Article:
Check out Whiternoise over at Hexus.net who has this great post about building a hardware timelapse device using programable chips. He has posted circuit diagrams and great shots of the plastic breadboard set-up.
Looks like a real fun project if you like that type of DIY – the electronics with wires and solder type – and if your Nikon DSLR is one with an IR receiver for a remote; e.g. works with a ML-3.
Now you can get full control of your Nikon (not just PTP things but full SDK control including liveview) via an iphone or itouch. It’s only $20 too so very reasonable – there is a “lite” version for $2 also.
Downside is that it isn’t really the iphone controlling the DSLR, actually the iPhone talks to software on your PC (via what they call “server” software) and the PC talks to the DSLR so you do need a PC (windows or apple) meaning this is not quite the lightweight solution it appears at first glance. Read more...
I blogged about Stefan Hafenege before, he has developed a new version of his free tethering program. It’s specific to Mac and to particular Nikon DSLR models, but if that’s your combination then it looks like a great solution.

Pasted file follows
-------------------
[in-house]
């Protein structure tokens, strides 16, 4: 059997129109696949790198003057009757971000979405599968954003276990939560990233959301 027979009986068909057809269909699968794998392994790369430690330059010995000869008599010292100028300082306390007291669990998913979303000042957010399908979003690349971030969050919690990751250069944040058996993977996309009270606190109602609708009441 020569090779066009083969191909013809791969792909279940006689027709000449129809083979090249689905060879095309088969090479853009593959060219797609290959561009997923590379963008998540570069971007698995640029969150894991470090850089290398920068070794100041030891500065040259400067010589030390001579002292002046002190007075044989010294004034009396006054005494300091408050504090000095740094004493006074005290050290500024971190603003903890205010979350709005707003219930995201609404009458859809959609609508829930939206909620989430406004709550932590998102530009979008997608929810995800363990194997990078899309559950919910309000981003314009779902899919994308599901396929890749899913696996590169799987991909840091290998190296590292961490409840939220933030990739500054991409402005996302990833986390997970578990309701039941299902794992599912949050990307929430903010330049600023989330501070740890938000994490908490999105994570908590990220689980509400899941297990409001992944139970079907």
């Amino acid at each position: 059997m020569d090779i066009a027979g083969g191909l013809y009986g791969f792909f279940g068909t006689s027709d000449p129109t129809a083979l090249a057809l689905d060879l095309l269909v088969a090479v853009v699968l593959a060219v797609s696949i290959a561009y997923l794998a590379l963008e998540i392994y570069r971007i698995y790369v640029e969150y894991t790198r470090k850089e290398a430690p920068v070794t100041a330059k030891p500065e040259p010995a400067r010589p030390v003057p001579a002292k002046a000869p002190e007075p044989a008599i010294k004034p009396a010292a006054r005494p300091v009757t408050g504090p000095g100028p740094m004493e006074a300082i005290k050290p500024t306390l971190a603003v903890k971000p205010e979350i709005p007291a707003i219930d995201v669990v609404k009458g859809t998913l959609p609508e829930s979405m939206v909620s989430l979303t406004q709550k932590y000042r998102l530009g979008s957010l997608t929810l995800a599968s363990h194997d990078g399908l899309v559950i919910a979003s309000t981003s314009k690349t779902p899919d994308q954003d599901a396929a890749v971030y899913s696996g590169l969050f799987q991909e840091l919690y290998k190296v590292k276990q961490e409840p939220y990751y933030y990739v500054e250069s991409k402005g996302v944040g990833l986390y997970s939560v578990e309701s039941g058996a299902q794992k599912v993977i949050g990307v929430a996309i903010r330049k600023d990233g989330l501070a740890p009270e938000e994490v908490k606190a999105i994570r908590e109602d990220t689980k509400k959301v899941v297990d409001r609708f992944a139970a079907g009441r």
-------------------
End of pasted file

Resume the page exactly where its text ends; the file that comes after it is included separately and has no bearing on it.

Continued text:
It is here, it is basic, but it works (somewhat) — Bracketing. Once again I find myself either spending an hour I have available to work on the code, or publishing what I already have working, limited though it may be.
So here we have 4.0 – the Basic Bracketing version.
I thought it was well past time that I did some more explanation of how to use the new features in DIYPhotobits.com Camera Control 2.1.
Turns out my video skills need a bit of work though as I ended up putting together a 10 minute video, the YouTube limit, and only covered half the features. Still, I hope this is helpful both to see what sort of thing the script is useful for — in this case I’m covering self-portrait balancing flash vs ambient ala Strobist.
(Click through and view the high quality version if you want to read the text!) Read more...